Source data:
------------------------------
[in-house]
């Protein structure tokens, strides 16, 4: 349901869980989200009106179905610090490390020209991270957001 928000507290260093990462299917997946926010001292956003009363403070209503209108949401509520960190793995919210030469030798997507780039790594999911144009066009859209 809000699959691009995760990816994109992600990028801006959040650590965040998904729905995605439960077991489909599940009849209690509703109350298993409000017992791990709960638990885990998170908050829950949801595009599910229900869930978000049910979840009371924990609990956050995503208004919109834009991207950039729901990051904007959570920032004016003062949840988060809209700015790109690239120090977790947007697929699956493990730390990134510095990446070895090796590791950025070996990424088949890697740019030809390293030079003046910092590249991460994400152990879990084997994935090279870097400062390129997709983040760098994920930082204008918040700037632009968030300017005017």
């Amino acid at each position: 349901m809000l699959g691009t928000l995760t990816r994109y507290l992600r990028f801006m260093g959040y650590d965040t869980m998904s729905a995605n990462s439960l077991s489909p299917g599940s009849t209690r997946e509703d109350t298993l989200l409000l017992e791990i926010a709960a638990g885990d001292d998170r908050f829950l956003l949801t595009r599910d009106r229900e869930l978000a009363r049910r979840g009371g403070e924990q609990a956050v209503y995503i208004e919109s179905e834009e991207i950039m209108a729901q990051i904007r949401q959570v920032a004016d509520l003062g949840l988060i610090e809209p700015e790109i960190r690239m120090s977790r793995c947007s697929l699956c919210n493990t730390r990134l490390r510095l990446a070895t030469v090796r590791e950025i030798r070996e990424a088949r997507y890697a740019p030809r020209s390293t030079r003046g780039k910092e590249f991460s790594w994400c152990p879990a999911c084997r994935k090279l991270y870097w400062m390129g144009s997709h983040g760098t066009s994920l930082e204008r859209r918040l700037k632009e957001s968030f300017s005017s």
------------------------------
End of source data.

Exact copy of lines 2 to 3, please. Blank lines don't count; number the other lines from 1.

């Protein structure tokens, strides 16, 4: 349901869980989200009106179905610090490390020209991270957001 928000507290260093990462299917997946926010001292956003009363403070209503209108949401509520960190793995919210030469030798997507780039790594999911144009066009859209 809000699959691009995760990816994109992600990028801006959040650590965040998904729905995605439960077991489909599940009849209690509703109350298993409000017992791990709960638990885990998170908050829950949801595009599910229900869930978000049910979840009371924990609990956050995503208004919109834009991207950039729901990051904007959570920032004016003062949840988060809209700015790109690239120090977790947007697929699956493990730390990134510095990446070895090796590791950025070996990424088949890697740019030809390293030079003046910092590249991460994400152990879990084997994935090279870097400062390129997709983040760098994920930082204008918040700037632009968030300017005017």
């Amino acid at each position: 349901m809000l699959g691009t928000l995760t990816r994109y507290l992600r990028f801006m260093g959040y650590d965040t869980m998904s729905a995605n990462s439960l077991s489909p299917g599940s009849t209690r997946e509703d109350t298993l989200l409000l017992e791990i926010a709960a638990g885990d001292d998170r908050f829950l956003l949801t595009r599910d009106r229900e869930l978000a009363r049910r979840g009371g403070e924990q609990a956050v209503y995503i208004e919109s179905e834009e991207i950039m209108a729901q990051i904007r949401q959570v920032a004016d509520l003062g949840l988060i610090e809209p700015e790109i960190r690239m120090s977790r793995c947007s697929l699956c919210n493990t730390r990134l490390r510095l990446a070895t030469v090796r590791e950025i030798r070996e990424a088949r997507y890697a740019p030809r020209s390293t030079r003046g780039k910092e590249f991460s790594w994400c152990p879990a999911c084997r994935k090279l991270y870097w400062m390129g144009s997709h983040g760098t066009s994920l930082e204008r859209r918040l700037k632009e957001s968030f300017s005017s």